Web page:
on the American side of the Atlantic.
The American press continued to be critical of the project, especially of its cost.
They simply couldn't understand why the pedestal for the statue should cost as much as
the statue itself. Congress rejected a bill appropriating $100,000 for the base. New York
did approve a grant of $50,000, but the expenditure was vetoed by the governor.
Many Americans outside of New York considered it New York's statue. "Let New York pay for
it," they said, while America's newly rich self-made millionaires were saying and
contributing nothing. The American half of the Franco-American Union, led by William M.
Evarts, held the usual fund-raising events, but public apathy was almost as monumental as
the statue itself.
By 1884, after years of fund-raising, only $182,491 had been collected, and $179,624 had
been spent. It took the intervention of Joseph Pulitzer and the power of the media to make
Pulitzer to the Rescue
Joseph Pulitzer was a Hungarian immigrant who fought in the Civil War, be-came a
successful journalist, and married a wealthy woman. In 1883, when he bought a financial
newspaper called the World, he already owned the St. Louis Post-Dispatch. When he heard
that the Statue of Liberty was about to die from lack of funds, he saw his chance to take
advantage of three distinct opportunities: to raise funds for the statue, to increase his
newspaper's circulation, and to blast the rich for their selfishness.
Pulitzer set the fund-raising goal of the World at $100,000. In its pages he taunted the
rich (thereby increasing the paper's circulation among working-class people) and firmly
planted the notion that the statue was a monument not just for New York City but, indeed,
for all of America.
Perhaps Pulitzer's cleverest ploy was the promise to publish the name of every single
contributor in the pages of the World, no matter how small the contribution. The editorial
that opened the fund-raising campaign set its tone. He wrote: "The World is the people's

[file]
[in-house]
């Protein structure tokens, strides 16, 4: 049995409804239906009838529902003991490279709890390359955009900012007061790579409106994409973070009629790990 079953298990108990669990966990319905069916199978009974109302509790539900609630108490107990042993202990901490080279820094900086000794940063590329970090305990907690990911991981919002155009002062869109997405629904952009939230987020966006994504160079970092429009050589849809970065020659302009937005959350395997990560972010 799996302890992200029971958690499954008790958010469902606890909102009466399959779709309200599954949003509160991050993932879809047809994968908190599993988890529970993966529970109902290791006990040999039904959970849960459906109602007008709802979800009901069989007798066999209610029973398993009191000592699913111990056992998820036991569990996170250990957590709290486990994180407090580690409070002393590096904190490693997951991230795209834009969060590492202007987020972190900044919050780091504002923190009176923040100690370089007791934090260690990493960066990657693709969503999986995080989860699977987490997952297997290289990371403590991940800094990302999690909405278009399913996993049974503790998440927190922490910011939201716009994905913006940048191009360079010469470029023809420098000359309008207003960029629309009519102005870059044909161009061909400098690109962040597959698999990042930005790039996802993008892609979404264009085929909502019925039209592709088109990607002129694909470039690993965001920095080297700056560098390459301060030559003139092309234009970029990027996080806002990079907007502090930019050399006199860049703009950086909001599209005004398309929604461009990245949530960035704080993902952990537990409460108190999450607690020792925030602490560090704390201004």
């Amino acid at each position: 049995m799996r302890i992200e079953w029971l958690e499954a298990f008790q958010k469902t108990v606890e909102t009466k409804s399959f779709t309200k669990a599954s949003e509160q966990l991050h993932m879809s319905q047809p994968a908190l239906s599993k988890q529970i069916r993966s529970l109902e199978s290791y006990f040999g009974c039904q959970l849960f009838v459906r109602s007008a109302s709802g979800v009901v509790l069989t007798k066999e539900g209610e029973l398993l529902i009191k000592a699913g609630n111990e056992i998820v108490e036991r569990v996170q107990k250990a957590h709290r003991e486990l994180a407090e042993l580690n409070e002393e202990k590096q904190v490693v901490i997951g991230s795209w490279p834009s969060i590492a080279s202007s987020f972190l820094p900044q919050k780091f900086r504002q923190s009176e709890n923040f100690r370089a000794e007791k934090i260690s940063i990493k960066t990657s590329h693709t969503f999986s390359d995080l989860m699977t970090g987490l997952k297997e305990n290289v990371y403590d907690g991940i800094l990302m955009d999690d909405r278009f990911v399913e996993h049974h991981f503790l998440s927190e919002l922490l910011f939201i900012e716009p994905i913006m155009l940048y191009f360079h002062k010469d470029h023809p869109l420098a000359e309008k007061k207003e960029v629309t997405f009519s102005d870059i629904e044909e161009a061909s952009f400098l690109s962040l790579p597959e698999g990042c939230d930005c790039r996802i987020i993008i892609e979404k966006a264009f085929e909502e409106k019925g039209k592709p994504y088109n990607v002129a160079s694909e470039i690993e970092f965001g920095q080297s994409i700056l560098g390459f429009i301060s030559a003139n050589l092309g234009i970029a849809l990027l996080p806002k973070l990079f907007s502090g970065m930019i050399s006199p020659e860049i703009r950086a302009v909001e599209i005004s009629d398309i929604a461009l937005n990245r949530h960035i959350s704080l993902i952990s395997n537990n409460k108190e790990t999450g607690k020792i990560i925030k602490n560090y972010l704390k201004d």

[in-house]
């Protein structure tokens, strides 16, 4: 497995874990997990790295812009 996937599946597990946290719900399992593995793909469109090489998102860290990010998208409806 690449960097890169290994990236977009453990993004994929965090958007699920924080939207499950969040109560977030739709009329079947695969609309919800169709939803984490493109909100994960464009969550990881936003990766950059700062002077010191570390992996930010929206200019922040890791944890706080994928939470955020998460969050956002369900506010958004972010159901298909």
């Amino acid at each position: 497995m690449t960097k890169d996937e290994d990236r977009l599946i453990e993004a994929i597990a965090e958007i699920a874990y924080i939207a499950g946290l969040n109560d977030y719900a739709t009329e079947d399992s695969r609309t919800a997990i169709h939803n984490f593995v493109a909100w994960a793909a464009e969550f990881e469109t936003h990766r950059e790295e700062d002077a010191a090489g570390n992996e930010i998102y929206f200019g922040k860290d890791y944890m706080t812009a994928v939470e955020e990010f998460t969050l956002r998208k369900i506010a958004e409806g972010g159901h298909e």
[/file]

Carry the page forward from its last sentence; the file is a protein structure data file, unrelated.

paper and it now appeals to the people to come forward and raise the money [for the
statue's pedestal]." The statue, he said, was paid for by "the masses of the French
people. Let us respond in like manner. Let us not wait for the millionaires to give this
money. It is not a gift from the millionaires of France to the millionaires of America,
but a gift of the whole people of France to the whole people of America."
The circulation of the World increased by almost 50,000 copies. African-American
newspapers joined in the effort, encouraging their readers to contribute to a monument
that would, in part, commemorate the end of slavery. So the money poured in, from
single-dollar donations from grandmothers to pennies from the piggybanks of schoolchildren.
On June 15, 1885, the Statue of Liberty - inside 214 wooden packing crates - arrived at
On August 11, 1885, the front page of the World proclaimed, "ONE HUNDRED THOUSAND DOLLARS!" The goal had been reached, and slightly exceeded, thanks to more than 120,000 individual contributions.
The story of the Statue of Liberty and her island has been one of change. The Statue was
placed upon a granite pedestal inside the courtyard of the star-shaped walls of Fort Wood
(which had been completed for the War of 1812.) The United States Lighthouse Board had
responsibility for the operation of the Statue of Liberty until 1901. After 1901, the
care and operation of the Statue was placed under the War Department. A Presidential
Proclamation declared Fort Wood (and the Statue of Liberty within it) a National Monument
on October 15th, 1924 and the monument's boundary was set at the outer edge of Fort Wood.
In 1933, the care and administration of the National Monument was transferred to the
National Park Service. On September 7, 1937, jurisdiction was enlarged to encompass all
of Bedloe's Island and in 1956, the island's name was changed to Liberty Island.
On May 11, 1965, Ellis Island was also transferred to the National Park Service and
became part of the Statue of Liberty National Monument. In May of 1982,